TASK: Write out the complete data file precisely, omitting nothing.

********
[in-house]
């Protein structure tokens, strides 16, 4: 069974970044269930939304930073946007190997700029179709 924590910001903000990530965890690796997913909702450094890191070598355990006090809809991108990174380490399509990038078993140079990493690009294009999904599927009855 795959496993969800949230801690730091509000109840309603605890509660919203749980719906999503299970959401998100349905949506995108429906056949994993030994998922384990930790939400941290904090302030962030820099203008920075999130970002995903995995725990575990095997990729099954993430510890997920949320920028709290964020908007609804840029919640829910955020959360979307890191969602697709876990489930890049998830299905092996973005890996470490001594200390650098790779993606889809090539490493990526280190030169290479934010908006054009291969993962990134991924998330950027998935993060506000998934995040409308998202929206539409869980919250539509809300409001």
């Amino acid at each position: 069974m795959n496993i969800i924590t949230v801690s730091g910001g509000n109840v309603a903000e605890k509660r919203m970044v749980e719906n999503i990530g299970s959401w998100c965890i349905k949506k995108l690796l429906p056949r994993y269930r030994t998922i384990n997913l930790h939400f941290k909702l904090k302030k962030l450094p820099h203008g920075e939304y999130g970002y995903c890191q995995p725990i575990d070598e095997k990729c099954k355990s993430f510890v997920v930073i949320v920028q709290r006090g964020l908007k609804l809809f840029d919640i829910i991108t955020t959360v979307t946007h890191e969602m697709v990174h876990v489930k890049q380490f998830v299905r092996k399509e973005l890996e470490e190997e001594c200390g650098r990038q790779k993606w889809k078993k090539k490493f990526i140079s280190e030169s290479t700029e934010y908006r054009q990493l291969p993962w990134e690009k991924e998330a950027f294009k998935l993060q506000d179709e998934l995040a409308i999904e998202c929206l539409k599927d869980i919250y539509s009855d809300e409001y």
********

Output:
[in-house]
């Protein structure tokens, strides 16, 4: 069974970044269930939304930073946007190997700029179709 924590910001903000990530965890690796997913909702450094890191070598355990006090809809991108990174380490399509990038078993140079990493690009294009999904599927009855 795959496993969800949230801690730091509000109840309603605890509660919203749980719906999503299970959401998100349905949506995108429906056949994993030994998922384990930790939400941290904090302030962030820099203008920075999130970002995903995995725990575990095997990729099954993430510890997920949320920028709290964020908007609804840029919640829910955020959360979307890191969602697709876990489930890049998830299905092996973005890996470490001594200390650098790779993606889809090539490493990526280190030169290479934010908006054009291969993962990134991924998330950027998935993060506000998934995040409308998202929206539409869980919250539509809300409001």
């Amino acid at each position: 069974m795959n496993i969800i924590t949230v801690s730091g910001g509000n109840v309603a903000e605890k509660r919203m970044v749980e719906n999503i990530g299970s959401w998100c965890i349905k949506k995108l690796l429906p056949r994993y269930r030994t998922i384990n997913l930790h939400f941290k909702l904090k302030k962030l450094p820099h203008g920075e939304y999130g970002y995903c890191q995995p725990i575990d070598e095997k990729c099954k355990s993430f510890v997920v930073i949320v920028q709290r006090g964020l908007k609804l809809f840029d919640i829910i991108t955020t959360v979307t946007h890191e969602m697709v990174h876990v489930k890049q380490f998830v299905r092996k399509e973005l890996e470490e190997e001594c200390g650098r990038q790779k993606w889809k078993k090539k490493f990526i140079s280190e030169s290479t700029e934010y908006r054009q990493l291969p993962w990134e690009k991924e998330a950027f294009k998935l993060q506000d179709e998934l995040a409308i999904e998202c929206l539409k599927d869980i919250y539509s009855d809300e409001y």